Even when the defender makes contact, Chandler isn’t easily deterred. He again gets the favorable switch and crosses over to attack his defender’s high foot. This move forces the defender to reach in vain while flipping his hips. Chandler again secures the ball to avoid the dig and continues his drive to the middle of the lane instead of the opposite block. By doing this, Chandler ensures that his defender won’t get rim-side of him to block the layup. Chandler then uses the contact from the defender to propel himself to the opposite side of the rim, where he finishes the layup.
Even when Chandler doesn’t have a favorable matchup, he is still a threat to get to the rim. Below, Chandler has an athletic wing on him, but the defender has happy feet. Chandler uses this to his advantage and waits for his opportunity. Once the defender makes one of his weird two-footed hops, Chandler attacks. The attack isn’t immediate, but Chandler gets the defender on his hip and can now do as he pleases. Chandler eliminates his defender from the play with a change-of-pace dribble, attacks the block, and finishes through contact with a deft floater over the rotating rim protector.
Chandler’s floater numbers aren’t great so far, but he is steadily showing improved craft and touch. Here, Chandler capitalizes on the defensive miscommunication and quickly attacks. Chandler attacks the lane at a 45-degree angle but then changes his angle as he elevates to avoid the weak side rotations. Instead of launching himself straight to the rim, Chandler jumps to the side towards the baseline. He makes the floater, but alas, college refs can’t resist an opportunity to punch the air and make a lousy charge call.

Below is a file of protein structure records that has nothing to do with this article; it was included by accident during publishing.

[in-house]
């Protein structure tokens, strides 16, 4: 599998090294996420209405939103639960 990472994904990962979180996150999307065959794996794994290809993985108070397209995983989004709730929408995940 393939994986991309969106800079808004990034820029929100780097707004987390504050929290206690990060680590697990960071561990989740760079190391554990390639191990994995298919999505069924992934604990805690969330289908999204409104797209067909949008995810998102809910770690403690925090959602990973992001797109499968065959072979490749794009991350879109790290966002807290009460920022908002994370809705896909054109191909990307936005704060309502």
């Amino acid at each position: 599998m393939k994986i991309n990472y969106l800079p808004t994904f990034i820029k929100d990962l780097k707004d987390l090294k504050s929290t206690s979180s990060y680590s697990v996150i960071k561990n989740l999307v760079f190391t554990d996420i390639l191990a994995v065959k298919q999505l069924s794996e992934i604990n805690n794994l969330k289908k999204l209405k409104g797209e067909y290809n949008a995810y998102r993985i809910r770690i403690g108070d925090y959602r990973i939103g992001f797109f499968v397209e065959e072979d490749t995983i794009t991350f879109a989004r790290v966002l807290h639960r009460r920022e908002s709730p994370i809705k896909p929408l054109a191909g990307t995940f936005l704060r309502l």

Outside shooting was one of Chandler’s most significant selling points coming out of high school. So far, Chandler ranks in the 59th percentile with 1.054 PPP on three-point jumpers. Defenders have to respect Chandler’s outside shot, which creates opportunities for Chandler to attack the rim.
Here, Chandler’s defender closes out with a two-footed hop step. Chandler immediately attacks his defender’s high foot and is in the lane unimpeded since his defender can’t react until his feet are back on the ground. As we’ve seen throughout, Chandler utilizes an early take-off to beat the defender off the floor. This decision allows Chandler to fully employ his superb body control, double-clutch, and finish with his inside hand on the opposite side of the rim.
Finally, Chandler’s ability to get to and score at the rim also creates opportunities for his teammates. When Chandler attacks, he attracts immense attention, and teammates willing to relocate or cut will be rewarded. Chandler’s playmaking requires an entirely separate breakdown, but it didn’t feel right to not give you a taste of his interior playmaking.
Kennedy Chandler frequently gets doubted because he isn’t the most physically imposing point guard in this draft. While that should limit his at-rim finishing ability, Chandler has an immense amount of craft for a player his age. He finishes through contact and in a variety of situations. His timing, examination of defenders, and body control are sublime and crucial to how he attacks. Even though Chandler is on the smaller end of the point guard spectrum, he is still one of the most creative at-rim finishers in the country.